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I have been trying to find more information about the Strongly typed ActionLink helper method that debuted in Futures. I understand that there are some strong disadvantages to using it, but would like to know more. The best link I have found is this one.

Strongly Typed ActionLink In Asp.Net MVC 2?

The explanation in the above link is brief enough, and my knowledge of what is under the hood with MVC is thin enough, that I'm having trouble discarding what, on the surface, seems a preferable way to generate URLs.

So my question(s):

  • Is there any updated information on the status of this in MVC 3?
  • And is there anywhere that its disadvantages have been explained in more depth?
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3 Answers

I think maybe the answer you were looking for is in this blog post by Phil Haack and in this slide deck by Rudi Benkovic.

Basically, it's a performance issue. It takes ASP.NET MVC about 30 times longer to figure out the route for a link when using the fancy expression syntax vs. the "magic string" syntax.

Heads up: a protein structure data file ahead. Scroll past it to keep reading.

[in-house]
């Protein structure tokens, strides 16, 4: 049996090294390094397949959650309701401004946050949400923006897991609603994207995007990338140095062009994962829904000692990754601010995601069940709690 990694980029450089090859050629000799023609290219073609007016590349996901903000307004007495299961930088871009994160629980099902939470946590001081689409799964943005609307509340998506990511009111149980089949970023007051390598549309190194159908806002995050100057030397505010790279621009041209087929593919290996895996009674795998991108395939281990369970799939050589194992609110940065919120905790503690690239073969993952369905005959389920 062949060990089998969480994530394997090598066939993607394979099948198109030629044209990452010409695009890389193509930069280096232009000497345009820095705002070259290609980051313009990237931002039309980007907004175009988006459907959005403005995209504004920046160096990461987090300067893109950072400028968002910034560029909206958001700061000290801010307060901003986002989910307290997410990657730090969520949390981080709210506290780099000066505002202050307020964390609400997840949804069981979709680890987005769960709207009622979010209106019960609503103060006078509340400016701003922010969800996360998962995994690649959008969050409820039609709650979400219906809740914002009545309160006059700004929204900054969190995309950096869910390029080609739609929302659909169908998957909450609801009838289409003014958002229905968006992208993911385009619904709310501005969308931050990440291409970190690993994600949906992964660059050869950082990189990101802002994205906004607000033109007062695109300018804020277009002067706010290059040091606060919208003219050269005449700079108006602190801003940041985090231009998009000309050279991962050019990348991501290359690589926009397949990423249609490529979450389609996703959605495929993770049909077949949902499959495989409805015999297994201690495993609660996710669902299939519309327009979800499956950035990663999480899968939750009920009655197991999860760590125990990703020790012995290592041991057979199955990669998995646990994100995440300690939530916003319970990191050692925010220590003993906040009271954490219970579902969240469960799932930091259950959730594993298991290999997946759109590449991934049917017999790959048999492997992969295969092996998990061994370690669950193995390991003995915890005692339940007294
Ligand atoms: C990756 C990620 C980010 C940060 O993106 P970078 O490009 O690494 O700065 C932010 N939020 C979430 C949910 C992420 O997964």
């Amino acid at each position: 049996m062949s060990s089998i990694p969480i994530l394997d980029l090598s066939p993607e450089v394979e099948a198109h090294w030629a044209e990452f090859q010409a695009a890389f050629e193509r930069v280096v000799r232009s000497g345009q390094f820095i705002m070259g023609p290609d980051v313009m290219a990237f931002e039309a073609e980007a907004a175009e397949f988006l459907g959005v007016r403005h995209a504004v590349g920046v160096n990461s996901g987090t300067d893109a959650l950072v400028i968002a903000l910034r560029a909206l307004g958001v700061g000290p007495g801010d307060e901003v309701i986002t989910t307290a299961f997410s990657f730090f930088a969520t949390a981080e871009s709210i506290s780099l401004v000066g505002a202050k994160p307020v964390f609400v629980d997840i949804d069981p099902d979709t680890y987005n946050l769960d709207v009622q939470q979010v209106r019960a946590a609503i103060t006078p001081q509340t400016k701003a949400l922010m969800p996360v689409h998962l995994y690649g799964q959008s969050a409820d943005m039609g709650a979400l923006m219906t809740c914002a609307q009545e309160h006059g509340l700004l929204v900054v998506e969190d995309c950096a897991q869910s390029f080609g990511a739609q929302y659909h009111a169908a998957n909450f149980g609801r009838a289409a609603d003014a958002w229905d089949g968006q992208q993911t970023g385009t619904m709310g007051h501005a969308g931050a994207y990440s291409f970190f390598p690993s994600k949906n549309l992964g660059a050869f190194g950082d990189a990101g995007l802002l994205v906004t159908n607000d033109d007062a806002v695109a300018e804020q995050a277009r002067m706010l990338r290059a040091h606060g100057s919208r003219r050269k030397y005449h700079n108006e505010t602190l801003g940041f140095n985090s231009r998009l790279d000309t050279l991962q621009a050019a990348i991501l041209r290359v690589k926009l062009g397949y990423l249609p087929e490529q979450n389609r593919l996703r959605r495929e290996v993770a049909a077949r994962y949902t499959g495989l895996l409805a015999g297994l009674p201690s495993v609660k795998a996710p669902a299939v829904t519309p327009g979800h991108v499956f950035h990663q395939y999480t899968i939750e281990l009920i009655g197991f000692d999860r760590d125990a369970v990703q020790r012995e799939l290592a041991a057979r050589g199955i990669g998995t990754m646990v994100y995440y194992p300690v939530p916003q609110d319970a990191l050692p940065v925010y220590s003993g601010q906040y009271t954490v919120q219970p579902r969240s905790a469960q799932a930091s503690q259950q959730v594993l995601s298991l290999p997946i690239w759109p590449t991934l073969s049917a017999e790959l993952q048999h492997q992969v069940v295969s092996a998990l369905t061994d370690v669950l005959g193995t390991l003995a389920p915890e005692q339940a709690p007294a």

You may find that the performance trade-off is worth it. If not, T4MVC is probably the best alternative you're going to find.

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This does not answer any of your questions, but it possibly gives a nice alternative: Check out T4MVC

From the description:

e.g. instead of

@Html.ActionLink("Delete Dinner", "Delete", "Dinners", new { id = Model.DinnerID }, null)

T4MVC lets you write

@Html.ActionLink("Delete Dinner", MVC.Dinners.Delete(Model.DinnerID))
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The description of how this works that you linked to is pretty clear: "given this information and assuming no extensibility hooks, guess which route will hit this action". If you don't plan to change customize the way your application uses routes too much, you should be fine.

It still requires the Futures Package if you want to use the extension method.

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